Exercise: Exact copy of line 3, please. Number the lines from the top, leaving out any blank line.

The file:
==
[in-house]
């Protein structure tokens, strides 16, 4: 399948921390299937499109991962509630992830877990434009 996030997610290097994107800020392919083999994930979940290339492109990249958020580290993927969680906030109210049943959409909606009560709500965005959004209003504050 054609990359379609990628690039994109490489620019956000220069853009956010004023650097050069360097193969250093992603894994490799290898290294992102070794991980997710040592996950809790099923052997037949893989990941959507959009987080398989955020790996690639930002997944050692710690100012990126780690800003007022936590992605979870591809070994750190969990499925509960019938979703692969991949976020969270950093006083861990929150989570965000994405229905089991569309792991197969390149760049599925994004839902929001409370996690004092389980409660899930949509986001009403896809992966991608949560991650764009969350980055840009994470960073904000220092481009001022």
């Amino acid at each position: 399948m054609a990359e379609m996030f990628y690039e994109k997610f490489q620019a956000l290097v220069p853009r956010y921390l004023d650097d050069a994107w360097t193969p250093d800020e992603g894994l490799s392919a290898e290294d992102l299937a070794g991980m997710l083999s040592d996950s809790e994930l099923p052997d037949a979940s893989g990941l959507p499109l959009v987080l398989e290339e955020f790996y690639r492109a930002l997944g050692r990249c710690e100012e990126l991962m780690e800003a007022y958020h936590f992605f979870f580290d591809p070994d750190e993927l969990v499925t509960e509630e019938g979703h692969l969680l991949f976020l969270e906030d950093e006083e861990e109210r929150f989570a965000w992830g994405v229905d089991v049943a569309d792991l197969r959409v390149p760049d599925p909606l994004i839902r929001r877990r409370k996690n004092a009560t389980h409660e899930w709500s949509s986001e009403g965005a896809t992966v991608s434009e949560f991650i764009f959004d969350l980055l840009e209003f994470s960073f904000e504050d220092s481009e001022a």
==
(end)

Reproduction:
């Amino acid at each position: 399948m054609a990359e379609m996030f990628y690039e994109k997610f490489q620019a956000l290097v220069p853009r956010y921390l004023d650097d050069a994107w360097t193969p250093d800020e992603g894994l490799s392919a290898e290294d992102l299937a070794g991980m997710l083999s040592d996950s809790e994930l099923p052997d037949a979940s893989g990941l959507p499109l959009v987080l398989e290339e955020f790996y690639r492109a930002l997944g050692r990249c710690e100012e990126l991962m780690e800003a007022y958020h936590f992605f979870f580290d591809p070994d750190e993927l969990v499925t509960e509630e019938g979703h692969l969680l991949f976020l969270e906030d950093e006083e861990e109210r929150f989570a965000w992830g994405v229905d089991v049943a569309d792991l197969r959409v390149p760049d599925p909606l994004i839902r929001r877990r409370k996690n004092a009560t389980h409660e899930w709500s949509s986001e009403g965005a896809t992966v991608s434009e949560f991650i764009f959004d969350l980055l840009e209003f994470s960073f904000e504050d220092s481009e001022a």